Quintin Castle

Quintin Castle lies east of the village of Portaferry at the shore of the Irish Sea, in County Down, in Northern Ireland.

Quintin Castle was built in 1184 by John de Courcy, the Anglo-Norman knight who had conquered large parts of Ireland from 1176 on. It was later occupied by the Savage family and their dependents; the Smiths.

In the 17th century, Sir James Montgomery, purchased the Quintin estate from Dulaltaigh Smith. His son William, built a walled courtyard and other smaller towers, a large house adjacent to the central tower and a great kitchen to the seaward side of the castle structure. They then re-roofed the castle and added new floors, all probably before 1659.

The Montgomerys sold Quintin Castle to George Ross, but he never lived in the castle, allowing it to fall to ruin. In 1850 the castle was inherited and subsequently restored by Elizabeth Calvert. The great tower was raised and most of the grounds were enclosed by a large stone wall, amongst other things.

During the 20th century the castle was a private home to several families and also served as a private nursing home. In 2006 the castle was bought by a property tycoon. In 2012 it was repossessed and put up for sale for £1.65m. In 2013 it was sold. The real estate brochure with lots of pictures and floor plans can still be found online.

At present Quintin Castle is a private residence and can thus not be visited. Although Quintin Castle is reputedly one of the very few inhabited Anglo-Norman castles in Ireland, the subsequent rebuildings have robbed it of almost all of its historical character, in my opinion. It looks more like a new construction than a real medieval castle.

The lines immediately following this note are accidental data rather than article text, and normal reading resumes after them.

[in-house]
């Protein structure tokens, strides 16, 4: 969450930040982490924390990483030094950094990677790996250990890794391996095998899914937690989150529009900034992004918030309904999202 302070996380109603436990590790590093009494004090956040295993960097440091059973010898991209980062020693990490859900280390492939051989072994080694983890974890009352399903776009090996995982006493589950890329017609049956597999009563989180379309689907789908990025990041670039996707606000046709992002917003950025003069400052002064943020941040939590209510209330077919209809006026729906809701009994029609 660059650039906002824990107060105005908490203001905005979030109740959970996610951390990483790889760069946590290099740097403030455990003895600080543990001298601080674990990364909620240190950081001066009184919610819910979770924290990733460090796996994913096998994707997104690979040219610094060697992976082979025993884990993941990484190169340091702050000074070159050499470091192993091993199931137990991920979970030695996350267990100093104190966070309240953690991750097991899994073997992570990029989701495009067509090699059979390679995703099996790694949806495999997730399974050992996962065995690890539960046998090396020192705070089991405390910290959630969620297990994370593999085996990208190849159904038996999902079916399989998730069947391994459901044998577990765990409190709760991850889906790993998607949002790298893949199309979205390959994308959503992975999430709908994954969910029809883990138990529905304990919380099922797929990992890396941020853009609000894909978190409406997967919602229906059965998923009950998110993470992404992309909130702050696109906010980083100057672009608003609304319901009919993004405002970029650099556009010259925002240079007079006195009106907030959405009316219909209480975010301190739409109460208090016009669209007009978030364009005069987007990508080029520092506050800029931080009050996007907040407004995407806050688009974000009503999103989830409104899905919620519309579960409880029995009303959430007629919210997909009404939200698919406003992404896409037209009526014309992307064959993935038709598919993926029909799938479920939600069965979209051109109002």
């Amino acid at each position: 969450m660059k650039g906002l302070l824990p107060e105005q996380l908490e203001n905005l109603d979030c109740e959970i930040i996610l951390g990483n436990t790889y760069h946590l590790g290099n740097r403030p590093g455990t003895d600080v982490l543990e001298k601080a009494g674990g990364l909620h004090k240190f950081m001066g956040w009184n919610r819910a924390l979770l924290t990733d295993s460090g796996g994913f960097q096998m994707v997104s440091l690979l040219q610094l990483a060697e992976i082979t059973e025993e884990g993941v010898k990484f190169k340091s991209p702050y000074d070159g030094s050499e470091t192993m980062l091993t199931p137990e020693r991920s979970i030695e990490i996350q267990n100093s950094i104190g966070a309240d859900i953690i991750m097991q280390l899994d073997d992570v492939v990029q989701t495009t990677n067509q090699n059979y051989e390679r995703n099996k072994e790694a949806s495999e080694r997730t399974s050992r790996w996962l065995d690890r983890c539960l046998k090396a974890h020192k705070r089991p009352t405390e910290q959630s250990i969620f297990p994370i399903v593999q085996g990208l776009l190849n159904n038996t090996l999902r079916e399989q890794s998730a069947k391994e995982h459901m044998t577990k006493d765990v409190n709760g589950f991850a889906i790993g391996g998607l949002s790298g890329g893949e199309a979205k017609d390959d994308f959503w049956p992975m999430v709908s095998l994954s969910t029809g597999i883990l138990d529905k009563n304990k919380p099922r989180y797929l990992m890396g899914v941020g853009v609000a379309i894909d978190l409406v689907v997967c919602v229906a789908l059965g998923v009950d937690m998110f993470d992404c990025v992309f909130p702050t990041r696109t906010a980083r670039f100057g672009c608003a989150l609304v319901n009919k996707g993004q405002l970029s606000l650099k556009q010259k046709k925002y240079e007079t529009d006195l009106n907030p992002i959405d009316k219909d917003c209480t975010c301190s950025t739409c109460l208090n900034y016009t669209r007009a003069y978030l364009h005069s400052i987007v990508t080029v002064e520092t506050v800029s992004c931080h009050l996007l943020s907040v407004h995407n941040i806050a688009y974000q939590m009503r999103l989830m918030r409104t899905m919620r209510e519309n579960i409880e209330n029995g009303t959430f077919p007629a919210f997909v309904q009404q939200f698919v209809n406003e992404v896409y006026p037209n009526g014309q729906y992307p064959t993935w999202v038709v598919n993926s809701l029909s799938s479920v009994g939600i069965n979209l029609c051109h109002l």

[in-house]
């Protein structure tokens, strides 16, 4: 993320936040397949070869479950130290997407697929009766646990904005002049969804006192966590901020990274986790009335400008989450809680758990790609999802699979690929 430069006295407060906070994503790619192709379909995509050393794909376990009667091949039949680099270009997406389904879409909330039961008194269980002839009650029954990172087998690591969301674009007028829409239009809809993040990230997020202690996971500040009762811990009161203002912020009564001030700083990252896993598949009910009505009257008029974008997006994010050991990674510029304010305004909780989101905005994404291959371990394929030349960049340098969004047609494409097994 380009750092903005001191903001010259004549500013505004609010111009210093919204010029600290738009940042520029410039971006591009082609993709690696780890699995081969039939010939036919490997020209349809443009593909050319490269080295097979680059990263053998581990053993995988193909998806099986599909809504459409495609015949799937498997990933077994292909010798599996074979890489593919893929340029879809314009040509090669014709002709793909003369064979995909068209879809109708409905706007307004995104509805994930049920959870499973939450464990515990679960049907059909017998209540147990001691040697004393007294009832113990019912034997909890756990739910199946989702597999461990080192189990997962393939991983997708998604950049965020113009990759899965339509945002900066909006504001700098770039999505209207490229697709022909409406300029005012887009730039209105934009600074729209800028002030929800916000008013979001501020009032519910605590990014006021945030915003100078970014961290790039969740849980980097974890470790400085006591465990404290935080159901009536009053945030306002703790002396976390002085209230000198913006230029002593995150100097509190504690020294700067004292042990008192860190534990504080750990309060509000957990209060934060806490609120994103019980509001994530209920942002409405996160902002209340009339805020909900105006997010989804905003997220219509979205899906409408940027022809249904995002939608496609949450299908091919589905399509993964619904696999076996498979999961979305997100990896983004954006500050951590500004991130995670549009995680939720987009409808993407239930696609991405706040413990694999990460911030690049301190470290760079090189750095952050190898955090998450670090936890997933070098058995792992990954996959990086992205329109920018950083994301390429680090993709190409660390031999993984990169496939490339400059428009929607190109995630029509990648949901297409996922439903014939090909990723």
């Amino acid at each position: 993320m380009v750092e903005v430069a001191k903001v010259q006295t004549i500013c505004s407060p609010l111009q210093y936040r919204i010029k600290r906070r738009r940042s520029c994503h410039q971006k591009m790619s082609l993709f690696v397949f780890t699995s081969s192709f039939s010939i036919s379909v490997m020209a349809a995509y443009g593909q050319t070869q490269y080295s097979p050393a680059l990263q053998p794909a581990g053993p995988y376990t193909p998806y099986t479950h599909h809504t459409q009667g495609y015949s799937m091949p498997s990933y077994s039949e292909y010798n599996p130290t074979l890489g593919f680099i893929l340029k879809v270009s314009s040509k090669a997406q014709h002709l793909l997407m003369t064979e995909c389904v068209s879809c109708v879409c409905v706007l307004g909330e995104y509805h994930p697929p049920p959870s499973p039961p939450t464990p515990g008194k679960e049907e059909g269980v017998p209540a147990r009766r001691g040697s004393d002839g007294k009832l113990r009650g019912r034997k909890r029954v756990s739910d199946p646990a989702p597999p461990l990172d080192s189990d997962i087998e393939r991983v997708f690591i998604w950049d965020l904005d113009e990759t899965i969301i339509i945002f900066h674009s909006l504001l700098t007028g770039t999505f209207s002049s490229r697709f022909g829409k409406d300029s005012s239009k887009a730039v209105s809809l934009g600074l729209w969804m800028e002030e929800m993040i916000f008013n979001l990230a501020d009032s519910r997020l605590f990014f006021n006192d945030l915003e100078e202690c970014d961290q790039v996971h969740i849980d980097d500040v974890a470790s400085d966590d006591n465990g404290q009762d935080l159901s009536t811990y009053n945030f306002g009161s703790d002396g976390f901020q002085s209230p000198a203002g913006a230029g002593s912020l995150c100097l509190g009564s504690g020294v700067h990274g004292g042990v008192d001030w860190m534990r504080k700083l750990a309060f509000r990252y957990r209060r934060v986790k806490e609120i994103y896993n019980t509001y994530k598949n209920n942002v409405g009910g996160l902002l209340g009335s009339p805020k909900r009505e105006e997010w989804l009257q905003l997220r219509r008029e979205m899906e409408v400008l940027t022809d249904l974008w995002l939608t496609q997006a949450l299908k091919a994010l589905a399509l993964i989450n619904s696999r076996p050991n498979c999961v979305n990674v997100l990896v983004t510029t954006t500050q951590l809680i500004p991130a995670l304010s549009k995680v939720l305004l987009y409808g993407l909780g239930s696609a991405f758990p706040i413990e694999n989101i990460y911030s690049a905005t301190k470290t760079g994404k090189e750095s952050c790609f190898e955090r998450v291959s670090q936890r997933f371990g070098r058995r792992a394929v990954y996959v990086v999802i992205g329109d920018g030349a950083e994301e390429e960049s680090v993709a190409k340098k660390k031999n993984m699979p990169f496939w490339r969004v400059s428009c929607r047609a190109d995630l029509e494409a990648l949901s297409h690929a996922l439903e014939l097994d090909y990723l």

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Quintin Castle

Quintin Castle lies east of the village of Portaferry at the shore of the Irish Sea, in County Down, in Northern Ireland.

Quintin Castle was built in 1184 by John de Courcy, the Anglo-Norman knight who had conquered large parts of Ireland from 1176 on. It was later occupied by the Savage family and their dependents; the Smiths.

In the 17th century, Sir James Montgomery, purchased the Quintin estate from Dulaltaigh Smith. His son William, built a walled courtyard and other smaller towers, a large house adjacent to the central tower and a great kitchen to the seaward side of the castle structure. They then re-roofed the castle and added new floors, all probably before 1659.

The Montgomerys sold Quintin Castle to George Ross, but he never lived in the castle, allowing it to fall to ruin. In 1850 the castle was inherited and subsequently restored by Elizabeth Calvert. The great tower was raised and most of the grounds were enclosed by a large stone wall, amongst other things.

During the 20th century the castle was a private home to several families and also served as a private nursing home. In 2006 the castle was bought by a property tycoon. In 2012 it was repossessed and put up for sale for £1.65m. In 2013 it was sold. The real estate brochure with lots of pictures and floor plans can still be found online.

At present Quintin Castle is a private residence and can thus not be visited. Although Quintin Castle is reputedly one of the very few inhabited Anglo-Norman castles in Ireland, the subsequent rebuildings have robbed it of almost all of its historical character, in my opinion. It looks more like a new construction than a real medieval castle.


Gallery

View the embedded image gallery online at:
http://castles.nl/quintin-castle#sigFreeIdf4381ace8b